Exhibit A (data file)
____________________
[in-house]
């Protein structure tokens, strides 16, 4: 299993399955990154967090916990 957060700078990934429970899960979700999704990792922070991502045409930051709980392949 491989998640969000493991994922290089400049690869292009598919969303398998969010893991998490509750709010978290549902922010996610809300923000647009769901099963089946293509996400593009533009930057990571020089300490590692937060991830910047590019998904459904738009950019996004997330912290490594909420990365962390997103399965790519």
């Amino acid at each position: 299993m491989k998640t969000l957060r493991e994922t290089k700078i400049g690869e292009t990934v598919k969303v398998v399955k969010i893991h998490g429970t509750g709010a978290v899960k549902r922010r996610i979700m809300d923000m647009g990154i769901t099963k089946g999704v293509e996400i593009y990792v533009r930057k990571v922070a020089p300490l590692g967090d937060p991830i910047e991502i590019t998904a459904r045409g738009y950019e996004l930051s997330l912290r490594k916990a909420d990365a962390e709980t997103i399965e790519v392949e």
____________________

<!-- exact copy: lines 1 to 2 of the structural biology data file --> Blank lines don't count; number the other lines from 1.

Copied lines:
[in-house]
């Protein structure tokens, strides 16, 4: 299993399955990154967090916990 957060700078990934429970899960979700999704990792922070991502045409930051709980392949 491989998640969000493991994922290089400049690869292009598919969303398998969010893991998490509750709010978290549902922010996610809300923000647009769901099963089946293509996400593009533009930057990571020089300490590692937060991830910047590019998904459904738009950019996004997330912290490594909420990365962390997103399965790519």